a timely read

15 Mar

A beautiful, thoughtful piece written by a fellow mother in med school and a future neonatologist: 

Sometimes I wish I had chosen to continue the pregnancy for purely selfish reasons. Had we not aborted, our son’s birth would have been noted, his death would have been marked, and our deep and long-lasting grief would have been acknowledged and validated. Instead, we chose to give our baby what we felt was the most humane, comfortable, and loving end-of-life experience we felt we could facilitate, a cause that on its face is championed even in the most introductory ethics discussions among new medical students.

Because of the choice we made to end his life, our son never got the chance to gaze up at his parents, to see who it was that had been talking and singing to him all along. He never got the chance to fall asleep in our arms, bundled and cozy, pink lips and fuzzy hair like a duckling, smelling of milk and baby, the very best smell in the world. Neither, however, did he have to suffocate to death at birth, his small body gasping to fill his woefully hypoplastic lungs. He did not have to feel pain shooting throughout his abdomen, grossly distended with urinary ascites. He did not have to experience one minute away from the warmth and love of my body. We chose, instead, for him to be born straight into peace.

While in the NICU this month, I absolutely appreciate the validity of this choice.  And I respect and admire the love and bravery of Ms. Danziger, for making this excruciating parenting decision, for surviving this entire endeavor and continuing to mother in the face of profound grief, for sharing this piece of her story.


8 Responses to “a timely read”

  1. Joseph March 15, 2014 at 3:06 pm #

    This wrong is so complete, no comment is necessary …. It says it all…

    Sent from my iPhone


    • annaojesus March 15, 2014 at 6:20 pm #

      Thank you, Joseph.

    • Joseph March 16, 2014 at 10:31 am #

      Sorry for the iPhone auto correction… This should have read” This Story is so complete, no comment is necessary….

      • annaojesus March 18, 2014 at 4:37 pm #

        Ah! Gotcha! I thought it was a little funny, but figured it was an issue with autocorrect, or maybe just a lingo I didn’t get. Regardless, thank you.

        On Sun, Mar 16, 2014 at 10:31 AM, anna in med school wrote:


  2. staciet March 15, 2014 at 4:48 pm #

    “While in the NICU this month, I absolutely appreciate the validity of this choice.”

    I think it is important to remember that for almost every family in that NICU, the idea that you would entertain thinking thoughts like this while working with their child would be heartbreaking. Their hearts are living in those isolettes fighting for their lives. Just as the person in your link felt that she made the most humane choice for her unborn child, the families you are working with feel the same. To them, bringing a potentially ill child to term or birth is the most humane choice. As much as science is able to tell us about the risks to the future lives of children born prematurely, that science is far from exact. When you start making judgments like the statement quoted above, you are opening yourself up to very subtle (or maybe not so subtle) changes to how you would help someone who is very sick.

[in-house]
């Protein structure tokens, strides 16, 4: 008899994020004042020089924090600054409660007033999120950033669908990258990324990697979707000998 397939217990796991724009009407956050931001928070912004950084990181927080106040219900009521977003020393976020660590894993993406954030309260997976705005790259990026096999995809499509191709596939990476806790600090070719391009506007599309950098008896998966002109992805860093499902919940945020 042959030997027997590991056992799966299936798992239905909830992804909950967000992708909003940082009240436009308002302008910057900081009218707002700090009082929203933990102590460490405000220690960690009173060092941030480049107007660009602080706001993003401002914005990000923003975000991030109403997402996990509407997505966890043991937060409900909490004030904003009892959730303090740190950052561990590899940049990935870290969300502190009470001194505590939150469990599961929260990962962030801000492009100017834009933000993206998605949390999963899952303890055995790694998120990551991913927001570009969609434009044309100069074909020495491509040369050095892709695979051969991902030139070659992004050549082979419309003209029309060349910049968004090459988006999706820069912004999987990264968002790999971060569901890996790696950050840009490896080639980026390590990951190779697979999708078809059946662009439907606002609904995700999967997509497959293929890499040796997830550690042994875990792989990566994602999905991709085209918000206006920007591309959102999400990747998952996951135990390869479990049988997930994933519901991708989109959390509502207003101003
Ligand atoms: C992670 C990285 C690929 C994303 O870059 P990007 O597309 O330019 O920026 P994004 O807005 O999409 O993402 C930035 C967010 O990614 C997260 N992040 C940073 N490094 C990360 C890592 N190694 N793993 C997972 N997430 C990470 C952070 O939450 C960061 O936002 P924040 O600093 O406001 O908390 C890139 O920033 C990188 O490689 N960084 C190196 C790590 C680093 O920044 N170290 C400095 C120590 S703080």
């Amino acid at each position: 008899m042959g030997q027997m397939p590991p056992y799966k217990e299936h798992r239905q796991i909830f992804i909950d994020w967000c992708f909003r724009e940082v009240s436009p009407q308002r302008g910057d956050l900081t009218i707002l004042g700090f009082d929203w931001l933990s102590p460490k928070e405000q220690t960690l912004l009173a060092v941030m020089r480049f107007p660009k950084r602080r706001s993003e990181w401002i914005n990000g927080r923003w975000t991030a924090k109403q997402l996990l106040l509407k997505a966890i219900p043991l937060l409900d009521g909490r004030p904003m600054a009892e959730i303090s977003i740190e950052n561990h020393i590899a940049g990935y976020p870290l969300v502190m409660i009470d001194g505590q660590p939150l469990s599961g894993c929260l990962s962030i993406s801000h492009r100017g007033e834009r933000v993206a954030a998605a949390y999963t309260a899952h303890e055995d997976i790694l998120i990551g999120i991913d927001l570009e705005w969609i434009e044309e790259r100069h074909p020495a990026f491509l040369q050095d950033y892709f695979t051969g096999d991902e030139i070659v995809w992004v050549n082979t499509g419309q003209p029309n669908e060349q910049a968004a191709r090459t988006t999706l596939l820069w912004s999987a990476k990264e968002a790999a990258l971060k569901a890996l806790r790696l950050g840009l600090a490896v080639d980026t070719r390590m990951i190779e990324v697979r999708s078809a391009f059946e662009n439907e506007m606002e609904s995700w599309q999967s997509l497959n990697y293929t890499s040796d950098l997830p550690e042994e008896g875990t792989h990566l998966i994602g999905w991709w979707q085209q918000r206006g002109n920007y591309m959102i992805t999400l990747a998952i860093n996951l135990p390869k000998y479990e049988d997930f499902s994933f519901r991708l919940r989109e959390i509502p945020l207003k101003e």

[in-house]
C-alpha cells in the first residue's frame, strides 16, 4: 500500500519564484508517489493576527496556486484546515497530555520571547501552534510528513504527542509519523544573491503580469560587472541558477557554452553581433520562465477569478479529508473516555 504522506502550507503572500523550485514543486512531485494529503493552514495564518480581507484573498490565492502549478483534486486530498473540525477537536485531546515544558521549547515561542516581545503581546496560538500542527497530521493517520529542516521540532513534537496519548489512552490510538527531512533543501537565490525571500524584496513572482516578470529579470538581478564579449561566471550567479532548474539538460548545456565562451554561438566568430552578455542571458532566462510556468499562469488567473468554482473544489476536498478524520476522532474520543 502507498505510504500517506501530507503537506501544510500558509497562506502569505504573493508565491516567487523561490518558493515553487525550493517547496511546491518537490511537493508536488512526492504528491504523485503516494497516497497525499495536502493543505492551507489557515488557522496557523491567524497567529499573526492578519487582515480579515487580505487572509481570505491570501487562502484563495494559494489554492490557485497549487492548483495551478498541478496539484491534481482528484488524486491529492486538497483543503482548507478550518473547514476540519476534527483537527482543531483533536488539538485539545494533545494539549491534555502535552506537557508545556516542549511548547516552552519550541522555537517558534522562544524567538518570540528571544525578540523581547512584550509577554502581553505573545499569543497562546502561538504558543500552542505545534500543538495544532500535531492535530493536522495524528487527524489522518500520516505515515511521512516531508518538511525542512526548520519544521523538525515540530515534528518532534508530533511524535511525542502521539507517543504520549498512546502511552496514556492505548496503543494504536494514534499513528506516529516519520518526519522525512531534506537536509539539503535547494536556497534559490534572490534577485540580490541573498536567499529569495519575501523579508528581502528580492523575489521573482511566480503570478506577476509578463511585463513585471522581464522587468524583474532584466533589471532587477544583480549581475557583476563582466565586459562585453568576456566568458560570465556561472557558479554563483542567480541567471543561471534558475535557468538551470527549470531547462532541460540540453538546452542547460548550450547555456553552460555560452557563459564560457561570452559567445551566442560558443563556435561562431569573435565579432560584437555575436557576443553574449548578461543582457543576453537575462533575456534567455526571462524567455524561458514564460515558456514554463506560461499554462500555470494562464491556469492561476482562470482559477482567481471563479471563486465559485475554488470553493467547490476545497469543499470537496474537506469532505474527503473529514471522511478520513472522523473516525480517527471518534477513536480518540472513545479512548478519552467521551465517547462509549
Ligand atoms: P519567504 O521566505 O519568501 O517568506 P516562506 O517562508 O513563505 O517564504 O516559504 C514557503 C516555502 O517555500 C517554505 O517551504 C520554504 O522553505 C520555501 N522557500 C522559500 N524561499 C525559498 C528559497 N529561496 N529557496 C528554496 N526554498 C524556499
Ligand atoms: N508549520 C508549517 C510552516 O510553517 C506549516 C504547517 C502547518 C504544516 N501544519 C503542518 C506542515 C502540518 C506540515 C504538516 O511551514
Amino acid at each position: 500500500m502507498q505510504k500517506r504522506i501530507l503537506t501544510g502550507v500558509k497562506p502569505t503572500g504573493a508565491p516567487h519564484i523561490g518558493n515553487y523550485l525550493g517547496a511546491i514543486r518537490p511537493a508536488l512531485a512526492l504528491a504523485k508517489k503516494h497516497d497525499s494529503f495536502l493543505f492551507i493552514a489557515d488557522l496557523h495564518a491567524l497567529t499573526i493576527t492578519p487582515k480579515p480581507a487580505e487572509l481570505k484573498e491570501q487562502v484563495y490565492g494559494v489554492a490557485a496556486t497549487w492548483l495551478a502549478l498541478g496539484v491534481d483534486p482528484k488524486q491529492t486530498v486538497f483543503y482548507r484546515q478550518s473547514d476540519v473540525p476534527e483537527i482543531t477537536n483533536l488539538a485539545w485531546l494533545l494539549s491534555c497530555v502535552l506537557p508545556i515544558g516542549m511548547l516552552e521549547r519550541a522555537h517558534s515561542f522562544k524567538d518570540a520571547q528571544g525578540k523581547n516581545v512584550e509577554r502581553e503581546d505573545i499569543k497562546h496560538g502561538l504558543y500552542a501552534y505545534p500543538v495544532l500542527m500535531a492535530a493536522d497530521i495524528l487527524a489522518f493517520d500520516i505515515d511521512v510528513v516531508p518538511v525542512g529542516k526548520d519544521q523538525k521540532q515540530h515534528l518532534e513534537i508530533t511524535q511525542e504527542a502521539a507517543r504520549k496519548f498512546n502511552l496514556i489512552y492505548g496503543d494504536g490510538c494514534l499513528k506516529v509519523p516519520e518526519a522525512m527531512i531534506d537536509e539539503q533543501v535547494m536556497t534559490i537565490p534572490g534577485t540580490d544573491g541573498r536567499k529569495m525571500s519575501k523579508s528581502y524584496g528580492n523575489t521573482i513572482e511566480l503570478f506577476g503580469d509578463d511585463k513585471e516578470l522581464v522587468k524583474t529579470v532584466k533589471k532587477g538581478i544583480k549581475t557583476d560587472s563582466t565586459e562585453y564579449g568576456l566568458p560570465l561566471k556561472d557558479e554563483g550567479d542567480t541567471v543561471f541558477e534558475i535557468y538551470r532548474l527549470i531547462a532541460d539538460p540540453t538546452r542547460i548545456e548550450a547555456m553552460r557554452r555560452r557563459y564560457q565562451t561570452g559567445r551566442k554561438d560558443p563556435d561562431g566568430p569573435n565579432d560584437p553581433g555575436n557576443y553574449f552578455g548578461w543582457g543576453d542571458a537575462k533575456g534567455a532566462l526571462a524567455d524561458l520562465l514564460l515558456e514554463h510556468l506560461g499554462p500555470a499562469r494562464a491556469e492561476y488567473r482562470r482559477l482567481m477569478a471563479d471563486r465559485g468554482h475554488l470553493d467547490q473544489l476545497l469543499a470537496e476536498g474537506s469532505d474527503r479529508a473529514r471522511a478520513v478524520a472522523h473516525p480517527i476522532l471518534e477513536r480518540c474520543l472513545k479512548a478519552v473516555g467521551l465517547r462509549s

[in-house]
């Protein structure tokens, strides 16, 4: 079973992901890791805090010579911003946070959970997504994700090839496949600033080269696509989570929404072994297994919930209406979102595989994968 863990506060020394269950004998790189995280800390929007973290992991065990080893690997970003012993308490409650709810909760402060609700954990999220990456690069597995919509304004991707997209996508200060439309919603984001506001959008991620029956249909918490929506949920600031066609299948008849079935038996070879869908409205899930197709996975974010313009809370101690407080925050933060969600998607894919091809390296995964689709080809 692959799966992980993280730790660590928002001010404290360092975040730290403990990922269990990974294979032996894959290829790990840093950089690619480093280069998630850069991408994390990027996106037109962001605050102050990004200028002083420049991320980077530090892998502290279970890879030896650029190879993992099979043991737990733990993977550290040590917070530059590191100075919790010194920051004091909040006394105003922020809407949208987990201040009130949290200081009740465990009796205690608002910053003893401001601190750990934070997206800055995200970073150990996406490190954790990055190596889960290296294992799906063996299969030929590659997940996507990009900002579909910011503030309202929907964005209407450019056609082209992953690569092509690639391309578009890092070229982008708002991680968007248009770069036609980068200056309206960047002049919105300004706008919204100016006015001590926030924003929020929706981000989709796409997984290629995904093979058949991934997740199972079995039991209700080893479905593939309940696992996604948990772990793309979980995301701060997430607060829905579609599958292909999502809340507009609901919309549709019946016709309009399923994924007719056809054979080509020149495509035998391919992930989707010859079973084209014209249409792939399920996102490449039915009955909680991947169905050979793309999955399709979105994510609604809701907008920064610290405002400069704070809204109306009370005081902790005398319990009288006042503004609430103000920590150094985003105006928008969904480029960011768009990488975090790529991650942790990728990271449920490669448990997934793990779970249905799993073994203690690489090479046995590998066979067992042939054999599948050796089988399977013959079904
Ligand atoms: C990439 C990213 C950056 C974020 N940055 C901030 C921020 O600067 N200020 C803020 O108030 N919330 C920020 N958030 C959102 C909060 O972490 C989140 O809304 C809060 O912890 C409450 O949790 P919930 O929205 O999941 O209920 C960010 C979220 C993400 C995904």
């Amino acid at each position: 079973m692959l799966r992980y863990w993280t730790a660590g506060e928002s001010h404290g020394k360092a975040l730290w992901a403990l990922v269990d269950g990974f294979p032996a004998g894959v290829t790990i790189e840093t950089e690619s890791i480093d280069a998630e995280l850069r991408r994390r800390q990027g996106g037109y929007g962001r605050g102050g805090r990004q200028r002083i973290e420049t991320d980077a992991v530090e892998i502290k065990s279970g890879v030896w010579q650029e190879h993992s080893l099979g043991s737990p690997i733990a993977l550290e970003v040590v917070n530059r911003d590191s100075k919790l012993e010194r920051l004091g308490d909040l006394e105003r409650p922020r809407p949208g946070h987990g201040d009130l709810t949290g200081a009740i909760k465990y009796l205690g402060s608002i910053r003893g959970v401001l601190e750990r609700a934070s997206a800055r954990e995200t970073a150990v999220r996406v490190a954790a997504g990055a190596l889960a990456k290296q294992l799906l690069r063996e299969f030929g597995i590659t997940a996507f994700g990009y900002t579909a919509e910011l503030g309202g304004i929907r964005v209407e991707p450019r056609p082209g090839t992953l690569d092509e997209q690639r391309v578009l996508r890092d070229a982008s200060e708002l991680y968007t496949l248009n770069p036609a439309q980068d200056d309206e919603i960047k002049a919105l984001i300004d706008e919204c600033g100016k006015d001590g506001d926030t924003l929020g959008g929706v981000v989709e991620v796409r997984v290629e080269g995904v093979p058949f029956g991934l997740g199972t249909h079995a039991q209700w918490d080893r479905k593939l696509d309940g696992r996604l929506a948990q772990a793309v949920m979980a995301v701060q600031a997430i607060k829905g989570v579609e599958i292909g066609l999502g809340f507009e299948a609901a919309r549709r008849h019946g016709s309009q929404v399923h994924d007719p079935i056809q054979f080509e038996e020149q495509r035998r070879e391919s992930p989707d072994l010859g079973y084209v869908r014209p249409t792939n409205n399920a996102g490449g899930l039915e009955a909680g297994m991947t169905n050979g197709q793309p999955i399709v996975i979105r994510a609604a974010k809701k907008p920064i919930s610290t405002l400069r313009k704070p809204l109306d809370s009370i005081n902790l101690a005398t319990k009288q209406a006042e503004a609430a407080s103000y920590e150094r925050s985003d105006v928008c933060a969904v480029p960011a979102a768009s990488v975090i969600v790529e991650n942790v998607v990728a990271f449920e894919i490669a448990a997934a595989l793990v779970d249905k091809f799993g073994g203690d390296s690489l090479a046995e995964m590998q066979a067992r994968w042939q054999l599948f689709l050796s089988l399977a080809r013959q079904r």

I am pro choice. I feel it is very important for women and families to be able to make the very heartbreaking decisions like that made of the woman in your link if that is what they feel. To be faced with a pregnancy of a very sick child and knowing that child may live a short life after birth should he/she make it that far would be gut wrenching. I can not comment on the validity of one choice over the other because I have not been forced to make such a choice. In my humble opinion, that extends medical professionals. They should abstain from making such ethical judgments about how the parents handle such a situation as well.

    • annaojesus March 15, 2014 at 6:36 pm #

      Dear Staciet,

      Thank you for your thoughtful response. My comment was not meant as judgment. I intended to merely provide support, as I believe I do with parents who make a different choice. I’m a little concerned that you interpreted my statement that way. I believe I am profoundly empathetic towards parents across the spectrum of this decision-making process. Not that my opinion should or does matter, but I doubt very much that there are many wrong decisions in these horrible situations, simply incredibly personable ones. And, from my limited experience, parents find a great deal of comfort in hearing others voice that their decision is valid (as in this case: http://www.nytimes.com/2013/06/21/opinion/my-abortion-at-23-weeks.html?_r=0)–it does not invalidate other decisions.

      Again, I do appreciate your comment and opinions, so please continue to share. Or, if you have any questions or further concerns, my eyes and ears are open and willing. I’m grateful that folks of different philosophies take the time to consider the various challenges and complexities of these situations.

      For now, I hope you believe that my devotion toward the babies for whom I care and their families in the NICU is fervent and unwavering.


  3. Ms. Future PharmD March 15, 2014 at 11:24 pm #

    I’m glad that lots of people are reading that article. It’s important to me to be open to supporting parents in their choices about their potential children and it matters that we all hear the full range of experiences that lead to life ending sooner than we expected or hoped.

    • annaojesus March 18, 2014 at 4:36 pm #

      I could not agree more, though this subject is so, so hard to discuss, let alone confront in real life. Thank you very much for your input.

      On Sat, Mar 15, 2014 at 11:24 PM, anna in med school wrote:


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